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Resume Preparation Dos and Don'ts: Be Wary of Fudging Job Titles

written by: N Nayab•edited by: Marjory Pilley•updated: 6/17/2011

A resume is a marketing tool, style statement and a candidate’s concise biography, all rolled into one. Job titles are a major element that lends clarity to this document. Candidates, however, need to exercise caution when making changes to job titles for resumes.

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    Honesty

    Job Titles For Resume The adage “honesty is the best policy” applies everywhere. Do not lie in resumes. False or misleading information especially annoys recruiters. They ranked it as their top pet peeve in a resumedoctor.com survey.

    A lie might get you through the sifting stage or even a screening interview. But, very often, an expert interviewer sees through the lies and exposes the candidate at the detailed interview stage. On the rare occasion that the candidate manages to bluff her way through the interview, the final security check, wherein the employer verifies the experience of a candidate before making an offer, would nail the lie. Ninety-six percent of all companies conduct background checks and half of them find inconsistencies regularly. Even if the candidate’s previous company closed leaving no trace or contacts and the candidate is hired based on a lie, the Damocles’ sword of termination always hangs above the employee’s head. Companies have a zero tolerance policy for lying and the punishment is instant termination if already hired, immediate rejection if not hired, and blacklisting from consideration for future employment.

    The principle of honesty extends to the title used for the job carried. Inflating titles, exaggerating specific roles and duties connected to job titles, changing the department or section, or claiming positions and job roles one never had count as lying and attract the consequences mentioned above.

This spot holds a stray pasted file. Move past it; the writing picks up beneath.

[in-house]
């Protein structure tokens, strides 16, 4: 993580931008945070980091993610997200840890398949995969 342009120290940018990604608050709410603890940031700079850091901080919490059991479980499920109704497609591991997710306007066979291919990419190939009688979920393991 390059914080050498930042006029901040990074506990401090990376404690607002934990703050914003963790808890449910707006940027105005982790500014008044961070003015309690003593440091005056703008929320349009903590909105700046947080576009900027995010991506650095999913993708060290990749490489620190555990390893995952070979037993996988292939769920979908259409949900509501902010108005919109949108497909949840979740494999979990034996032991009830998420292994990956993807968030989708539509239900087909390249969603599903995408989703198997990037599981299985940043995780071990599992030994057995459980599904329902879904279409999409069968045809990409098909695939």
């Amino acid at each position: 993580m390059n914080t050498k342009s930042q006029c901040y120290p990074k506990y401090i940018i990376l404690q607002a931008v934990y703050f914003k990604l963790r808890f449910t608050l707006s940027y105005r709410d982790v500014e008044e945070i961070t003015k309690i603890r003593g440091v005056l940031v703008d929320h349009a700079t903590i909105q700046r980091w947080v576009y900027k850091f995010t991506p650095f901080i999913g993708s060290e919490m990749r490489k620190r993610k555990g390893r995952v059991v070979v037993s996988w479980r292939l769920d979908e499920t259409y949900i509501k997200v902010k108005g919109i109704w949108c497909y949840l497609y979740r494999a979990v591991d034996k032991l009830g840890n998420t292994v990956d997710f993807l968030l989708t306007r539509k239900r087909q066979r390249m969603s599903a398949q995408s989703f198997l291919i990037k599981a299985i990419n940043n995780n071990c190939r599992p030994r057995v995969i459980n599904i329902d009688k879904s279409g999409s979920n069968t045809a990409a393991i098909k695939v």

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    When to Make Changes

    Candidates may take limited liberties with job titles on resumes in certain situations. For instance, if the previous job had an odd title that revealed very little about the actual level or job duties, the candidate may denote an equivalent standard job title alongside the actual title. For instance, a company might hire a marketing and sales head and give him the title “Chief Breadwinner.” Dotcoms have given titles such as “Princess of Persuasion,” “Chief Super Mom” and “Cultural Czar” in the past. In such cases, mention the job title as “Head – Sales and Marketing,” or whatever is most relevant. List out specific job duties and possibly the salary level to justify the title, and do mention somewhere that the official title was “Chief Breadwinner.”